Jim Terry
May 27, 2010
The Arch and a bureaucrat
By Jim Terry

The muddy Mississippi waters swirled beneath us. Grass, twigs and other debris zoomed past on a swift current southbound. Tree limbs whirled in eddies while barges and small boats worked against the fast and hard running waters. That was the view from 630 feet above the river, from St. Louis' Gateway Arch.

A couple of days before we reached St. Louis several tourists became stranded in the Arch when the tram to the top malfunctioned. That weighed on our minds as we walked through the park area on the way to the entrance.

A monument to Westward expansion was an idea originated by St. Louis folks. According to a time-line created by the St. Louis Post Dispatch, in 1933 a St. Louis lawyer proposed to the mayor that forty acres along the river front be turned into a monument to the settling of the American West. In 1934 the lawyer became chairman of a non-profit organization to raise funds for that purpose.

Also in 1934, President Roosevelt signed a bill creating a Territorial Expansion Memorial Commission. In 1935 he designated the forty acres as part of the National Park System.

In the meantime, and to their credit, the locals approved a $7.5 million bond issue for the project in 1935.

Again, the locals, through their committee, raised funds for a prize of $50,000 to be awarded the winner of a design competition for the memorial. In 1948, Eero Saarinen won with his 630 foot arch design.

Once more, in 1967, locals approved an additional $2 million in bonds to complete the project. It had cost more to build than originally estimated. Which is the way most federal projects go.

As we entered the Arch, through security and metal detectors, as is becoming the norm in most public institutions, I thought about how things have changed in this country in my lifetime. Where we were once able to travel free from suspicion, we Americans who work, pay taxes, vote are now considered a threat because politicians who crave raw power and don't respect our nation's sovereignty refuse to enforce the laws which protect that sovereignty.

Once inside, we toured the ground floor which contains a museum on Westward expansion, a movie theater showing a film on the history of the Arch, restrooms and a gift shop.

I knew a Texas state senator who was denied access to a Republican convention meeting because he left his delegate credentials in his hotel room. A teen-aged convention page asked the senator for his credentials. When the senator told his story and reminded the young man of his position, the page told him he would be glad to admit the senator with his credentials. The senator, red faced, turned and said, "When you give someone a badge and a title, they sure become officious." Federal bureaucrats are no different and we met one at the Arch.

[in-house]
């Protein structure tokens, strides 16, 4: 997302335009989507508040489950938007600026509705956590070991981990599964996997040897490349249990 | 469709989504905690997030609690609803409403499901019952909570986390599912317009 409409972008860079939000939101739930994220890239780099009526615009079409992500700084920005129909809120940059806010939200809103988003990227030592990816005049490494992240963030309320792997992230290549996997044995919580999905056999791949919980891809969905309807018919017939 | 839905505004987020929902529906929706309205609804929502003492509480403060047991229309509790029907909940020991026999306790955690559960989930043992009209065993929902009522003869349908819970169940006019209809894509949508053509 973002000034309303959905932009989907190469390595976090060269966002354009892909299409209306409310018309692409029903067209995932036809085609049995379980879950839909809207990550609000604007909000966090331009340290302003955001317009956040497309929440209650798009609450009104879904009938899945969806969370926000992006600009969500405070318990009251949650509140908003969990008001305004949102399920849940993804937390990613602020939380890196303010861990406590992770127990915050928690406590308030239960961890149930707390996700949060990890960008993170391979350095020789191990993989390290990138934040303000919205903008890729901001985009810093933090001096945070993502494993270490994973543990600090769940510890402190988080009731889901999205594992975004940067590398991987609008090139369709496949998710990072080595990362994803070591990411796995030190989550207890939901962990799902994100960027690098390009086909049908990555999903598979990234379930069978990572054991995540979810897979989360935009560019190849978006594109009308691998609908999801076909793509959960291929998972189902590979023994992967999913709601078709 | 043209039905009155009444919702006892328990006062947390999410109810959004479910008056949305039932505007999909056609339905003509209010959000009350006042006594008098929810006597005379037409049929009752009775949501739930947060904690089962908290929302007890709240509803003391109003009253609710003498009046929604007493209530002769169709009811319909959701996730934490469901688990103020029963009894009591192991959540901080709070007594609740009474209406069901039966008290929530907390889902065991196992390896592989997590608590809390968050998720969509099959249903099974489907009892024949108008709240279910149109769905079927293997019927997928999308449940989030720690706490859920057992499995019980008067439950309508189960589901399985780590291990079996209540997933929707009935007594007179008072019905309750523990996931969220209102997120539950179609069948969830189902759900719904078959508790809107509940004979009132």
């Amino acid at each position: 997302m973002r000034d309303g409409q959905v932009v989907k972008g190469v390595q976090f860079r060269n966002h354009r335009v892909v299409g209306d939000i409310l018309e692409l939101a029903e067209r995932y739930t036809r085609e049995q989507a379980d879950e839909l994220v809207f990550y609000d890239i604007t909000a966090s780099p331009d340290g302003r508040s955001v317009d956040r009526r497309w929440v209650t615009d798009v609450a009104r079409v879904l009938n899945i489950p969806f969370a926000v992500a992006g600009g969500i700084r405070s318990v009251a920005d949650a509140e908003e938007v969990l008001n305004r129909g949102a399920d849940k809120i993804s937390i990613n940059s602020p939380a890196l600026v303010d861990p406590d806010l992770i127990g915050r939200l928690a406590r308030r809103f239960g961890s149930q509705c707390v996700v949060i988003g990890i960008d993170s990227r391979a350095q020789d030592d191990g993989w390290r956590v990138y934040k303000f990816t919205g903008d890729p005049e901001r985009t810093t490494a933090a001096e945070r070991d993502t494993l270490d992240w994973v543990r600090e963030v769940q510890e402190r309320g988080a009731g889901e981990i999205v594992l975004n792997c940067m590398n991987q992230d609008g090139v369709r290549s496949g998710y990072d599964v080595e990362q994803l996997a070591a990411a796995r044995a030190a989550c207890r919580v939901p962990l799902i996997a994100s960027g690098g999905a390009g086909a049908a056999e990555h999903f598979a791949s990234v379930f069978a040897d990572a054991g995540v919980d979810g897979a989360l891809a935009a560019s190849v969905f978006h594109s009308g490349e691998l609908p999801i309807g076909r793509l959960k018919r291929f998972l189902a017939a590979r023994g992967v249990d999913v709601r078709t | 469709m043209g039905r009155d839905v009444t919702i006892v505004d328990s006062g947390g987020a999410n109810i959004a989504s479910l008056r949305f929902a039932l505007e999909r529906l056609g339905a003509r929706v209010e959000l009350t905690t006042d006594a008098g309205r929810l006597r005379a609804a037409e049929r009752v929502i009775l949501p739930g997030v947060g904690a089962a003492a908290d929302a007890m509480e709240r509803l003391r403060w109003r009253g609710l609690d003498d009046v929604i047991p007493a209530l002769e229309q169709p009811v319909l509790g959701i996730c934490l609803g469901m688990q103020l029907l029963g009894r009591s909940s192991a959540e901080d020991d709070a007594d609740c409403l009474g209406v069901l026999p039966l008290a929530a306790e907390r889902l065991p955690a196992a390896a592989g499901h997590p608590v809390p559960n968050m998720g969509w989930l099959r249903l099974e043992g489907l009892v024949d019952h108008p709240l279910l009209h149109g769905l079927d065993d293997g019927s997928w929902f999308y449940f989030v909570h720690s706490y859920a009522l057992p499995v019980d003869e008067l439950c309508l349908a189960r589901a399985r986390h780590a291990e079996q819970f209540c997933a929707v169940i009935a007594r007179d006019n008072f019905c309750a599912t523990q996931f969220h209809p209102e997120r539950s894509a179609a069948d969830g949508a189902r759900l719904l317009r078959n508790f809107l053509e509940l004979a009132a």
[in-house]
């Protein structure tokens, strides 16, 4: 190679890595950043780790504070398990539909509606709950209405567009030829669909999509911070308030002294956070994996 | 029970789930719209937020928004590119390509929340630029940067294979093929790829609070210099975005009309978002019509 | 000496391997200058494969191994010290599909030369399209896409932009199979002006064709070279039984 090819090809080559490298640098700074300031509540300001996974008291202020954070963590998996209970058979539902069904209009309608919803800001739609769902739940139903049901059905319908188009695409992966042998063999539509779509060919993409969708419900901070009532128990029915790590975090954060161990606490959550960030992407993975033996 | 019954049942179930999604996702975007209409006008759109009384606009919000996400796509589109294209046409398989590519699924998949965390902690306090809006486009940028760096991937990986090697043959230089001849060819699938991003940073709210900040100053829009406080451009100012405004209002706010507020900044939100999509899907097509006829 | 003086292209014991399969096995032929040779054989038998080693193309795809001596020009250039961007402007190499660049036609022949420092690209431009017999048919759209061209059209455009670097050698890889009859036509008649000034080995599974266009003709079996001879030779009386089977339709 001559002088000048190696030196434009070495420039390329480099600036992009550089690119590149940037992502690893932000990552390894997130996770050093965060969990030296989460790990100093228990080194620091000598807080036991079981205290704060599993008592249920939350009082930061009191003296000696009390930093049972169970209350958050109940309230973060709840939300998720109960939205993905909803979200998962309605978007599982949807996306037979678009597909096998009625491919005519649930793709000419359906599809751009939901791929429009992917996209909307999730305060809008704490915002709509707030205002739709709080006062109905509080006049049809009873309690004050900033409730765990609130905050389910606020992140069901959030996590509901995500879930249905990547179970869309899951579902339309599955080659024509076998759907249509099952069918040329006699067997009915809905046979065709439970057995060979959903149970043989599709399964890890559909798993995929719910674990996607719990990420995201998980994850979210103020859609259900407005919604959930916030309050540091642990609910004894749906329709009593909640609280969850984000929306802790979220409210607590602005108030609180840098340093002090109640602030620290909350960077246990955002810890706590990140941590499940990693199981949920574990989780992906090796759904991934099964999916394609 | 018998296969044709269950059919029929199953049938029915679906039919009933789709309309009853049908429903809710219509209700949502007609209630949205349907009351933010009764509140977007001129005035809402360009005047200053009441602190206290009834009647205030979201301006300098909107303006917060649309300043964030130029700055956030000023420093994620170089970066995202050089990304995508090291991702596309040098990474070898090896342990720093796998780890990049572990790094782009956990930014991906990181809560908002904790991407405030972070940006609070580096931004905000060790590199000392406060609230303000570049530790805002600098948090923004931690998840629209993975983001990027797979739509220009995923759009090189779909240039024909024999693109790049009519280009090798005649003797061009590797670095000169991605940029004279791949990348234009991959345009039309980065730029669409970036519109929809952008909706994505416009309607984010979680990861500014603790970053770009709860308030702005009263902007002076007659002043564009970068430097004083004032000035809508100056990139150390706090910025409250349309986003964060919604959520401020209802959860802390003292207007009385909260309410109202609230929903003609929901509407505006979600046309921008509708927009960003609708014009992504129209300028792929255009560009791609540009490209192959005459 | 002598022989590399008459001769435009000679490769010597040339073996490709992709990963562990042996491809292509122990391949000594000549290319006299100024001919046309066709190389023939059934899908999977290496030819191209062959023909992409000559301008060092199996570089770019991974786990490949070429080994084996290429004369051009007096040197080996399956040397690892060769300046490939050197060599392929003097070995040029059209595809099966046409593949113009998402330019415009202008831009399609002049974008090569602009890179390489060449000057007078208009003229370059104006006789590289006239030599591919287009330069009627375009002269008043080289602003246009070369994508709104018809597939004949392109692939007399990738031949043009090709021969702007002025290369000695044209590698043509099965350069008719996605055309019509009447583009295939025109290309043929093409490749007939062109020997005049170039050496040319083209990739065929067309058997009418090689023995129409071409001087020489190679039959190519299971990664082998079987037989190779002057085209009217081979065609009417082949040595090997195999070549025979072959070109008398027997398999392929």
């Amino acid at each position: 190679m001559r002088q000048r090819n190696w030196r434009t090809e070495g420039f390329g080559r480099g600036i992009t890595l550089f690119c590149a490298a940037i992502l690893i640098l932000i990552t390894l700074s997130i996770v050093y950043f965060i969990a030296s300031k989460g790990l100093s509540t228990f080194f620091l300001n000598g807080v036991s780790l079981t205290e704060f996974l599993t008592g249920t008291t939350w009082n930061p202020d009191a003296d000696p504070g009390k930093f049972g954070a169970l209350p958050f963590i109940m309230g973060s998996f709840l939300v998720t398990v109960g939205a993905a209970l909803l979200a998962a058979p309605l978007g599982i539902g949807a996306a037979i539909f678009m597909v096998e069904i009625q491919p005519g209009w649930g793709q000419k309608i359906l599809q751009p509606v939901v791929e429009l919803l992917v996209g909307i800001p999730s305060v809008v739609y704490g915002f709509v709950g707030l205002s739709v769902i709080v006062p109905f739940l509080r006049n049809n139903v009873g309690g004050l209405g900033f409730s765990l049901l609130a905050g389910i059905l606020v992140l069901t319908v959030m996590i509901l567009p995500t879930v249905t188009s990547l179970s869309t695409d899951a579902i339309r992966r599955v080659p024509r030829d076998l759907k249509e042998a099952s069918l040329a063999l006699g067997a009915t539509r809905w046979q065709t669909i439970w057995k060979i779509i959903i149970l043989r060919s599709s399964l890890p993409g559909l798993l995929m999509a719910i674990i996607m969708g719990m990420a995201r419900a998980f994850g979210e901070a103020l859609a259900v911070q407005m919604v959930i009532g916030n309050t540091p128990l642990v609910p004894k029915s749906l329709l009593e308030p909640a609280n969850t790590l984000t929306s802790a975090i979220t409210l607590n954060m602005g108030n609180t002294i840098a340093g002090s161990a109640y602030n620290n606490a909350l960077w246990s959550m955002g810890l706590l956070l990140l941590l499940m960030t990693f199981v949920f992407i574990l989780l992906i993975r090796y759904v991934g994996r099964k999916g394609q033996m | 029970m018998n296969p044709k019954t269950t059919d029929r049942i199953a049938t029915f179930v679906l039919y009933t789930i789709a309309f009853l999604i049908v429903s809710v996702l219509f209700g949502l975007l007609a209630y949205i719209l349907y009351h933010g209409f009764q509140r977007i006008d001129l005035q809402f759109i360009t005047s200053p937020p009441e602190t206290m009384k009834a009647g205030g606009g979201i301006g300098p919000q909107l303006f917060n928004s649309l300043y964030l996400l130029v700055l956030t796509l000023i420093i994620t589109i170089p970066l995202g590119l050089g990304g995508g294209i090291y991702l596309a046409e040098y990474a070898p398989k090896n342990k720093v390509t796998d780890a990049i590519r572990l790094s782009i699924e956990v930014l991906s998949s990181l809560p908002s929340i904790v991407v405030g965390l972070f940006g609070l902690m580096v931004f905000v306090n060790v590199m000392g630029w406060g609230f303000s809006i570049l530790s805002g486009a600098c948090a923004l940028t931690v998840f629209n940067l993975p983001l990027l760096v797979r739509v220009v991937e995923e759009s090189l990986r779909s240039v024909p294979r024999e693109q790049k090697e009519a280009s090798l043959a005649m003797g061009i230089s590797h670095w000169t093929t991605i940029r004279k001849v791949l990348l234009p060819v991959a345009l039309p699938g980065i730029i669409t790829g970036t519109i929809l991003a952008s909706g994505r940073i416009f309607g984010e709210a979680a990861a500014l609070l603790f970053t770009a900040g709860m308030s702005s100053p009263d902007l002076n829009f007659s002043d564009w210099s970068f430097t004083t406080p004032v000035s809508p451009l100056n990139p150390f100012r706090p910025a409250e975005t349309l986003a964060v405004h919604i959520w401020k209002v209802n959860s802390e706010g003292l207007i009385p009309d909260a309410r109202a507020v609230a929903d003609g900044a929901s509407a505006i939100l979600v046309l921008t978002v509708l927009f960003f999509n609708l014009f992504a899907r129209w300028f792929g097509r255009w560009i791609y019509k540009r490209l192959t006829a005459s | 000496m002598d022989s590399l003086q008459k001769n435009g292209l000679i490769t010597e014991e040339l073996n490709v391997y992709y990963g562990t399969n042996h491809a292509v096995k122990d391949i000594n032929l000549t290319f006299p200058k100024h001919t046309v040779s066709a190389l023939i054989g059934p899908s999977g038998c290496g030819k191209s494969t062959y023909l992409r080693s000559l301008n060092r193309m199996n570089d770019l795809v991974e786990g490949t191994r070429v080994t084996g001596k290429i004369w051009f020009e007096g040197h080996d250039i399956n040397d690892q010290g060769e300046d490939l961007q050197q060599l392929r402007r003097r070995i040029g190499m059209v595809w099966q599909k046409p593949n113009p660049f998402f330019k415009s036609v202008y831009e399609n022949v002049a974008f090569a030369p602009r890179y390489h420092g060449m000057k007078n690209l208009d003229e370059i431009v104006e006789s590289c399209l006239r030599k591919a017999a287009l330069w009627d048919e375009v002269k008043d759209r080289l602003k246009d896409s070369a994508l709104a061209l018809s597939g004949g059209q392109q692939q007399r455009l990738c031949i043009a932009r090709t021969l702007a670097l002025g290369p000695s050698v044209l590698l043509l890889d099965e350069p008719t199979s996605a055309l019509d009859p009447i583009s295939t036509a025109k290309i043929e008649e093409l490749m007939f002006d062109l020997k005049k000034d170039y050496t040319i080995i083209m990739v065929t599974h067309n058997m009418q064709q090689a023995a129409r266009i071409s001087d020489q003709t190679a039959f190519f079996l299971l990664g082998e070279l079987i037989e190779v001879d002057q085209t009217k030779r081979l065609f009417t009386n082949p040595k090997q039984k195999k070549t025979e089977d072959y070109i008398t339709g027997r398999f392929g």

We stepped to the counter to purchase our tickets to the top of the Arch. My son-in-law handed his credit card to the uniformed ticket seller and told her how many tickets we wanted. She thrust the card across the counter and stated in no friendly terms, "Your credit card is not signed, we cannot accept it. Cash or another credit card-signed."

Search the I-net for 'unsigned credit cards' and you will find arguments about the invalidity of an unsigned card and arguments on securing your card by not signing it. For my part, I have never had a credit card purchase denied because my card wasn't signed. In fact, many retailers now have a device for the customer to swipe the card because the merchant doesn't want employees handling credit cards. This omits a possibility of ID theft by store employees.

We peeled off cash and took our tickets to enter the line to the top.

A ride in the tram, with five seats, may not be fun if you have any claustrophobic tendencies. If you have ever had a magnetic resonance imaging procedure (MRI) in a closed machine and didn't panic, you will be fine in the tram. The ride up takes about four minutes; the ride down, about three minutes. Our three-year-old NattyNic sat in the center seat of the tram. She declared it the Princess Seat.

I don't know if she will long remember the view from the iconic symbol of St. Louis, but on that day she was full of wows and oooohs. And we will remind her of the contrast she experienced: deep within the earth at Fantastic Caverns one day; at the top of the tallest monument in the United States, the Gateway Arch, the next.

When we came back to earth we walked around the grounds of the Arch and to the river. We discovered those twigs and limbs we saw from above were, instead, complete and huge trees brought down river by floods upstream. And near the Arch, the Mississippi showed us she would not be confined by man as she covered parts of Leonor K. Sullivan Blvd., the road adjacent to the Arch along the river.

We said goodbye to St. Louis and crossed the river toward Chicago. I have crossed the Mississippi many times and each time was special. It is the neat split of America; the eternal river that washes America's dregs and sometimes dreams out to sea; the river of Mark Twain and legends.

As we crossed the river I heard my wife teaching NattyNic the fun way of spelling its name MI- crooked letter-crooked letter-I-crooked letter-crooked......

Next: The value of Texas

© Jim Terry

 

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Jim Terry

Jim Terry has worked in Republican grassroots politics for 40 years. Terry was an administrative assistant to a Republican elected official in Dallas for twenty years. In 1996, he ran for and was elected to Justice Court 2 in Dallas County where he served eight years. Contact Jim at tr4guy@flash.net

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